Aviator’s Wife, The (Blu-ray Review)

  • Reviewed by: Stuart Galbraith IV
  • Review Date: May 23, 2024
  • Format: Blu-ray Disc
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Aviator’s Wife, The (Blu-ray Review)


Éric Rohmer

Release Date(s)

1981 (November 14, 2023)


Les Films du losange (Kino Lorber)
  • Film/Program Grade: A-
  • Video Grade: A-
  • Audio Grade: A-
  • Extras Grade: B-

The Aviator's Wife (Blu-ray)

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The Aviator’s Wife (La Femme de l’aviateur, 1981) was the first installment in French director Éric Rohmer’s Comedies & Proverbs series, and while François, the film’s 20-year-old protagonist, is a bit like Albert Brooks’s obsessive boyfriend in Modern Romance, I wouldn’t exactly call this a comedy. Rather, it’s more of a fascinating character study whose plot is contained within a single day, starting in the early morning and concluding shortly after nightfall.

François (Philippe Marlaud) is a student who also works the overnight shift at a Parisian post office. He’s in love with 25-year-old Anne (Marie Rivière), and as the story opens he arranges for a plumber to come fix her sink, but needs to check with her about the appointment time, an excuse, perhaps to visit her. However, nearing the apartment he catches her leaving the building with Christian (Mathieu Carrière), Anne’s ex-boyfriend, a handsome airline pilot. Unbeknownst to François, Christian has told Anne that he’s decided to return to his wife, now pregnant, and that he’s leaving Paris later that afternoon.

François, believing Anne and Christian are still romantically involved and that she is cheating on him, wanders aimlessly around Paris, eventually catching sight of Christian at an outdoor station café with another woman. François obsessively follows the couple from a distance as they board a bus and end up at a park, where they talk along a riverbank. Along the way, François meets Lucie (Anne-Laure Meury), a 15-year-old student who initially thought François was trying to pick her up. When he confesses the real purpose at the park, she becomes intrigued and decides to tag along.

The film’s full title in fact reads La Femme de l’aviateur ou: “On ne saurait penser à rien(The Aviator’s Wife or: “It is impossible to think about nothing”), reflecting François’s inability to roll with the punches because he’s too busy filling his mind with assumptions about Anne that may or may not be true and which, in any case, are things he cannot control anyway. The screenplay cleverly positions him coming off a long third-job at the post office at the beginning of the story then, instead of sleeping during the day, he pointlessly follows a man he’s not even certain is Christian all around Paris in a state of increasingly exhaustion and irrationalness. Anne, for her part, is far more casual, even ambivalent, about her sexual relationships, but finds little happiness living in precisely the opposite way François does. She’s overwhelmed by all these suitors wanting to spend time with her.

Typical of Rohmer, there are long, LONG conversations between characters, and lots of footage following characters from place-to-place, going about living their ordinary lives. Sometimes with Rohmer this can be tiresome, but The Aviator’s Wife never wears out its welcome. The three major characters are all interesting, especially François and plucky Lucie, who’s like a combination of Diane Keaton’s usual persona and the kind of Hitchcock heroine eager to tag along with the protagonist to track down the real killer (or whatever).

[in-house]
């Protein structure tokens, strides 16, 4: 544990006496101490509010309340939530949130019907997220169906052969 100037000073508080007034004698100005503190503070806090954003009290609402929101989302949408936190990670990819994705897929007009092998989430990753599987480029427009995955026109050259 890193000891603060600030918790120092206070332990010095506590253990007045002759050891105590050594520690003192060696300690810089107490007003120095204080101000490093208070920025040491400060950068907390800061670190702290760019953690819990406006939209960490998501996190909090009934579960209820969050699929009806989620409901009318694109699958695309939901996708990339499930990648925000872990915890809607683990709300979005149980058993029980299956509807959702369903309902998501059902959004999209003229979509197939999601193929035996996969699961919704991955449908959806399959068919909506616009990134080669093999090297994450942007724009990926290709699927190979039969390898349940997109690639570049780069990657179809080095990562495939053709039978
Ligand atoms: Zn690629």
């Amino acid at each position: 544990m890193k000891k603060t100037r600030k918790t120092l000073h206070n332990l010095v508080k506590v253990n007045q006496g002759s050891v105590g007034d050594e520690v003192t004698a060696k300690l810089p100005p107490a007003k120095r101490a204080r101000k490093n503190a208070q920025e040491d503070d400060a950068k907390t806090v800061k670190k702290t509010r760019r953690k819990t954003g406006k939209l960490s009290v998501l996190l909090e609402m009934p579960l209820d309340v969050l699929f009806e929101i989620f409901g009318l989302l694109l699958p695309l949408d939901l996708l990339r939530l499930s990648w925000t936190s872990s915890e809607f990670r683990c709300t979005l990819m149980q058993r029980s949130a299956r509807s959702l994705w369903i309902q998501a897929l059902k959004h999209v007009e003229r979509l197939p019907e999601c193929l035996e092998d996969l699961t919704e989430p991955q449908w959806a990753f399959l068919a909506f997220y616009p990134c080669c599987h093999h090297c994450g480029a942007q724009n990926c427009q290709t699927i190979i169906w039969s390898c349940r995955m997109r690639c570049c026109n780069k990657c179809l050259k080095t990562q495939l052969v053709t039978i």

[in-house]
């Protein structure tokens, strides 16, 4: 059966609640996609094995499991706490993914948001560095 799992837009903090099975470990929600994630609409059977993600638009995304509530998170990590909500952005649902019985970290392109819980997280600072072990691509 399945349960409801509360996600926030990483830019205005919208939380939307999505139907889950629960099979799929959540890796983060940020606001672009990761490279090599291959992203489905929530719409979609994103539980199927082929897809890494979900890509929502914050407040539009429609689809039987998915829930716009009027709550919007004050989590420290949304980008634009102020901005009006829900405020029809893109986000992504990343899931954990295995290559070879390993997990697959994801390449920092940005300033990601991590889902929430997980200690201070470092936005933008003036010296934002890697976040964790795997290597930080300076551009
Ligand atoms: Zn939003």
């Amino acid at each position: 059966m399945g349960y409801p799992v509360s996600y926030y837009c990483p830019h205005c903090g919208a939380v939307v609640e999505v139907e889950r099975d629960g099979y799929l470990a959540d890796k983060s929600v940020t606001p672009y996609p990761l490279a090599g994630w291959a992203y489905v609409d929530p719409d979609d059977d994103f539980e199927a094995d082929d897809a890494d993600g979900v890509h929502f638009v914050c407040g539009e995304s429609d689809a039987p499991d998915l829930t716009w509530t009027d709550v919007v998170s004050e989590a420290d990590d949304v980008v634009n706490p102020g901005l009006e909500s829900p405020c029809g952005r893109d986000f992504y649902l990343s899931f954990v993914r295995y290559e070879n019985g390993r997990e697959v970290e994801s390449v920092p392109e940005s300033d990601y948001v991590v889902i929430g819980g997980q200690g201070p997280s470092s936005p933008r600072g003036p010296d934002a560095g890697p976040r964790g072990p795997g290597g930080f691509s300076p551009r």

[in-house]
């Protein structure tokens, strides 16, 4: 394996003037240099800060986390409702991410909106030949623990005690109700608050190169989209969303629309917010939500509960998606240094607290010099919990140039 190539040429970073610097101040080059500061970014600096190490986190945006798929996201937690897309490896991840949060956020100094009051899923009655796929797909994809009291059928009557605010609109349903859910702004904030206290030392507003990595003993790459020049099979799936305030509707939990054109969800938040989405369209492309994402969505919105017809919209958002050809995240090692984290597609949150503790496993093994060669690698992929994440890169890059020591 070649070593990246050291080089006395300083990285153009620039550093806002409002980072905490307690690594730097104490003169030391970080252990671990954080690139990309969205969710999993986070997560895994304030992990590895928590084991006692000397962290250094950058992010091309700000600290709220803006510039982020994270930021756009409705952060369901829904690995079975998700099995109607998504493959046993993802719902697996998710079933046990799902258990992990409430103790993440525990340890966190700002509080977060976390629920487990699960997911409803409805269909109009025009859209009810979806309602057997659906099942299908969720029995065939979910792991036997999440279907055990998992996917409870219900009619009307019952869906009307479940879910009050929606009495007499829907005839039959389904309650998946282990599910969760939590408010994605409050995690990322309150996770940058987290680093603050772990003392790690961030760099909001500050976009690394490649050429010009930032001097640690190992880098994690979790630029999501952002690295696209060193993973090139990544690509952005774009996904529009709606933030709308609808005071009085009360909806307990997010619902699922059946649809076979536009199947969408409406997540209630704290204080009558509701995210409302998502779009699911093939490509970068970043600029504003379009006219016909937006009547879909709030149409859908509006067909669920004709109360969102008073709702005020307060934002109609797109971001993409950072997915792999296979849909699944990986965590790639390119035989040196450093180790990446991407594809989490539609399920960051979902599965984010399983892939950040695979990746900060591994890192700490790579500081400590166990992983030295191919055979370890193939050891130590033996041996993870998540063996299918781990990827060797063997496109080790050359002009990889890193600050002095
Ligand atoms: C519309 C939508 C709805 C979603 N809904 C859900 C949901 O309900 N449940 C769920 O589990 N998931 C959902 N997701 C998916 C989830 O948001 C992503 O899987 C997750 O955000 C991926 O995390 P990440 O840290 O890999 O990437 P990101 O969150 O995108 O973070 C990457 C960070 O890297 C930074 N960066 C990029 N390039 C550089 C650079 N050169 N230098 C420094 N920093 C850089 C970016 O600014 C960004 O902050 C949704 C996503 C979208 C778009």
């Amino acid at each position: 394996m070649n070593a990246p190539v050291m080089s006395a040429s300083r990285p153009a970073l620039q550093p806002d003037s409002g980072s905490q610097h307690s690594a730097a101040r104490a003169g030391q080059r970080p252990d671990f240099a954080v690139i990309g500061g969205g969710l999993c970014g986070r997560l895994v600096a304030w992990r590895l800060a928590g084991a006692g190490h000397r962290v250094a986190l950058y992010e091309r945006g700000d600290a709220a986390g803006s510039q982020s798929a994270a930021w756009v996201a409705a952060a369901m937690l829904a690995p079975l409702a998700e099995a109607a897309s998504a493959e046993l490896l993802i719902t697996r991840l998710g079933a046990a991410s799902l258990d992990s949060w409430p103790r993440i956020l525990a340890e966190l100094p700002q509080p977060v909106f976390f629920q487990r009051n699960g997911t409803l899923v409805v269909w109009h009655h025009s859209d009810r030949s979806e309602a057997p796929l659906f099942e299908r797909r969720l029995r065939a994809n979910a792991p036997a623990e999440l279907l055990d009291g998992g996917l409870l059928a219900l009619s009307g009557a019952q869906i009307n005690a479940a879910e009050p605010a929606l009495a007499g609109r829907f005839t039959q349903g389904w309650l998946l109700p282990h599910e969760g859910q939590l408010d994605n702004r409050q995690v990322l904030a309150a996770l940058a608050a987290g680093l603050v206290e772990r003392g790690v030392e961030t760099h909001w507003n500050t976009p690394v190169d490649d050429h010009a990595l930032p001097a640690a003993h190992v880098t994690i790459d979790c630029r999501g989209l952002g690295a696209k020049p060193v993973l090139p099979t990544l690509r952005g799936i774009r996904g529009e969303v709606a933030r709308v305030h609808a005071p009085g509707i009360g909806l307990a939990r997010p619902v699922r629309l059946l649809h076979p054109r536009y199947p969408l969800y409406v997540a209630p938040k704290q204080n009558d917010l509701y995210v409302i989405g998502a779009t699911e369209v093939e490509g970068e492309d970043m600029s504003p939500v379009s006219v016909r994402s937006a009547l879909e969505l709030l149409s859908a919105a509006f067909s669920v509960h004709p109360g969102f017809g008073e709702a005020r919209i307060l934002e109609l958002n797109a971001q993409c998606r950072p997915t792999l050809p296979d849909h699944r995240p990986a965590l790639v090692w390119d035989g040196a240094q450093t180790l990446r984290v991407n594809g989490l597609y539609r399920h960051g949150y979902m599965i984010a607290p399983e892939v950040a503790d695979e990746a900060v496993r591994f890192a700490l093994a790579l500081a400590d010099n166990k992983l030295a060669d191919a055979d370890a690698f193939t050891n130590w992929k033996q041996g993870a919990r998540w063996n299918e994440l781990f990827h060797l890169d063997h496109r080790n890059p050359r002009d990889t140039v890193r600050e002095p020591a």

Philippe Marlaud is so good as François that I wondered why I hadn’t seen him in other French films. It turns out this was only his second film; Marlaud next appeared in a French TV-movie immediately after this but then in August 1981—five months after The Aviator’s Wife’s release—was camping when his tent caught fire and burned to death. He was just twenty-two years old. Natural and innately appealing on-camera, his was a tragic loss.

Like her character, Anne-Laure Meury was only 15 years old when this was made but looks like she was in her early 20s. Certainly her acting is beyond her years, on a level with Marlaud’s. Her inquisitiveness and playful flirting are likewise very natural. The acting is invisible and their performances could pass as something from a documentary.

Kino’s Blu-ray of The Aviator’s Wife is presented in 1920x1080p widescreen, preserving its 1.66:1 aspect ratio. Apparently, parts or maybe all of the film was shot in 16mm, and while the image is a little grainy, it looks quite good if that were the case. Less appealing is that the video transfer has a slightly greenish tinge throughout. Much of the film seems to have been shot on overcast days, which may explain this some, but the color timing does seem slightly off to my eyes and I found this a little distracting at times. The DTS-HD Master Audio (2.0 mono), French only with optional English subtitles, is fine, though I found the subtitles wanting here and there, with bits of conversation, text on hand-written notes, etc. not fully reflected in the subtitling. Region “A” encoded.

The lone extra is a good audio commentary track by film historian Adrian Martin and a Summer of Rohmer trailer.

Rohmer’s film gets at the heart of how even people in committed relationships are sometimes terminally unhappy through their own self-destructiveness. That’s more ironic than comical, but The Aviator’s Wife is nothing if not insightful.

- Stuart Galbraith IV